After Jesus finished teaching: “He said to his disciples, ‘You know after two days the Passover is coming and the Son of man will be handed over to be crucified’.” Matthew 26:1-2
“On the first day of Unleavened Bread the disciples came to Jesus, saying, ‘Where do you want us to make the preparations for you to eat the Passover?’ Matthew 26:17
Imagine that major holiday when your family gathered in a loved one’s home to celebrate with special foods and traditions passed down through generations. After more than a week of shopping, baking and cooking, decorating and coordinating, you finally checked up on who’s still coming and who canceled at the last minute when the dog got sick. Next year…
Today is like that. Passover began Wednesday of this week for our Jewish neighbors and friends, that major holiday commemorating the Biblical story of the Hebrew liberation from slavery into Egypt. Families at Seder meals reverently recall the ancient sacrifice of an unblemished lamb that marked homes with a sign of their life commitment to God. The forces of destruction “passed over” houses of the faithful ones as a dark time in Jewish history ended.
I’m curious about whether or not the disciples even registered Jesus’ fore-knowledge that this Passover would be his last, busy as they were with preparations for the sacred meal. As readers of the Biblical story, we see clearly what they may have missed. After we’ve stuffed ourselves with lamb and sweet potato casserole, one of our family members suddenly gets arrested and subsequently dies while they are in the custody of the authorities. We never see them again this side of heaven again.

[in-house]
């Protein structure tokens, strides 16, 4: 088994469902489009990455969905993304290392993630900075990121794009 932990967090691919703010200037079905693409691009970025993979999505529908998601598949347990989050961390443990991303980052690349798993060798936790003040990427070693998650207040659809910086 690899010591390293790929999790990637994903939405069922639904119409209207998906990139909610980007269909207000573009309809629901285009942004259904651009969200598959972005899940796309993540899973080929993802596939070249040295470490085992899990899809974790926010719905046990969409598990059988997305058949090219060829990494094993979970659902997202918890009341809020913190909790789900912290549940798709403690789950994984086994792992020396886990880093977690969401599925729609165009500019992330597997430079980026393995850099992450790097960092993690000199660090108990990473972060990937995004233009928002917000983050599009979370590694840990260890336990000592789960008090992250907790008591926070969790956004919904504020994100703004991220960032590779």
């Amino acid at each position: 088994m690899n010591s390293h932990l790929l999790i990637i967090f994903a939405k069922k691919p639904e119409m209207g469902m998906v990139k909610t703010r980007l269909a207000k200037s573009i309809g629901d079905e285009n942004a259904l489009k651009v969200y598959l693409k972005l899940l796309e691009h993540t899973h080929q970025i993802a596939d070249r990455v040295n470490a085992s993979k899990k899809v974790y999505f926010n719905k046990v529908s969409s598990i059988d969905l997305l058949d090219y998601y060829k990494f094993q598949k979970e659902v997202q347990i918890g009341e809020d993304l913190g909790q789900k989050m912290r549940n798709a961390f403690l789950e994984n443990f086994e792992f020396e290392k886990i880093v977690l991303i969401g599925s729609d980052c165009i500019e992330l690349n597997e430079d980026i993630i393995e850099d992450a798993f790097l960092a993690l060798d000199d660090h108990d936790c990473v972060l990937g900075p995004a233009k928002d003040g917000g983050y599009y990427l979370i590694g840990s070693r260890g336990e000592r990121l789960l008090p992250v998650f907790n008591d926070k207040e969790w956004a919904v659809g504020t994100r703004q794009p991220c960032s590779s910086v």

That’s what makes Holy Week so complicated and emotional, isn’t it? We love the music, and the fronds, and the message that celebrates Palm Sunday. Whether we watch on-line or come to church with family and friends, we’re hope-filled and happy. Even when we’re struggling personally, we’re grateful for the greatness of God.
Then comes Maundy Thursday…fear rises…anger rears its ugly head. Violence is the result of personal impotence grown unbearable. When we humans think our core values have been violated, and when we cannot see a way to reverse the outcome, we behave badly. We dig in, grow indignant, plot, scheme, do whatever it takes to get our way, whoever it hurts, whatever the cost.
And so it is that before the close of Maundy Thursday, we’ll drape the cross in black, blow out the Christ candle, and go home stricken at the sound of nails hammered into love.
As you can’t get to Easter without going through Good Friday, consider then stopping by a cemetery, or Veteran’s Island, or your local church memorial garden to lament all that was lost that day. Come to the Requiem on Good Friday, or Good Friday worship wherever you live, or take a walk and remember what you love about Jesus who died.
Come Sunday, we can only be surprised by joy if we’ve first been shocked by sorrow.
God’s grace, mercy and peace keep you through the long night,
Dr. Anna V. Copeland
Senior Minister, The Community Church of Vero Beach